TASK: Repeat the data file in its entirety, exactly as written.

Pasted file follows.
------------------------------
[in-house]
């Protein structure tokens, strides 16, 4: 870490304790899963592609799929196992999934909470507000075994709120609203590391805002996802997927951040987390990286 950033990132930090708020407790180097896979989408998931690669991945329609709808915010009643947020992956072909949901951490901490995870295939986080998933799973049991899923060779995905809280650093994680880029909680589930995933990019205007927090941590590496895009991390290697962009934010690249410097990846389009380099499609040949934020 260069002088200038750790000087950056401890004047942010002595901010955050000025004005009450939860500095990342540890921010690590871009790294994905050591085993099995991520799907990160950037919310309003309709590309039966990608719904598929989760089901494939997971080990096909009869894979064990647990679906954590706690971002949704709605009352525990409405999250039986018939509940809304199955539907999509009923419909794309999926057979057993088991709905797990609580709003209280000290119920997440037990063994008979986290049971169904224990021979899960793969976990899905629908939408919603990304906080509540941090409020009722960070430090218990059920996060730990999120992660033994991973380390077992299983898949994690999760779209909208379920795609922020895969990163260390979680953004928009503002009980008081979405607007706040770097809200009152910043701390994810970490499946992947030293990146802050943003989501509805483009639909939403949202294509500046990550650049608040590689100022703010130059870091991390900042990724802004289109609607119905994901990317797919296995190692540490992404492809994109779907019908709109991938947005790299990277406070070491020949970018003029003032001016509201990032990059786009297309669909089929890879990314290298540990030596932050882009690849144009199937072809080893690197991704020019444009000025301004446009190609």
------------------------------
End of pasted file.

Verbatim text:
[in-house]
């Protein structure tokens, strides 16, 4: 870490304790899963592609799929196992999934909470507000075994709120609203590391805002996802997927951040987390990286 950033990132930090708020407790180097896979989408998931690669991945329609709808915010009643947020992956072909949901951490901490995870295939986080998933799973049991899923060779995905809280650093994680880029909680589930995933990019205007927090941590590496895009991390290697962009934010690249410097990846389009380099499609040949934020 260069002088200038750790000087950056401890004047942010002595901010955050000025004005009450939860500095990342540890921010690590871009790294994905050591085993099995991520799907990160950037919310309003309709590309039966990608719904598929989760089901494939997971080990096909009869894979064990647990679906954590706690971002949704709605009352525990409405999250039986018939509940809304199955539907999509009923419909794309999926057979057993088991709905797990609580709003209280000290119920997440037990063994008979986290049971169904224990021979899960793969976990899905629908939408919603990304906080509540941090409020009722960070430090218990059920996060730990999120992660033994991973380390077992299983898949994690999760779209909208379920795609922020895969990163260390979680953004928009503002009980008081979405607007706040770097809200009152910043701390994810970490499946992947030293990146802050943003989501509805483009639909939403949202294509500046990550650049608040590689100022703010130059870091991390900042990724802004289109609607119905994901990317797919296995190692540490992404492809994109779907019908709109991938947005790299990277406070070491020949970018003029003032001016509201990032990059786009297309669909089929890879990314290298540990030596932050882009690849144009199937072809080893690197991704020019444009000025301004446009190609």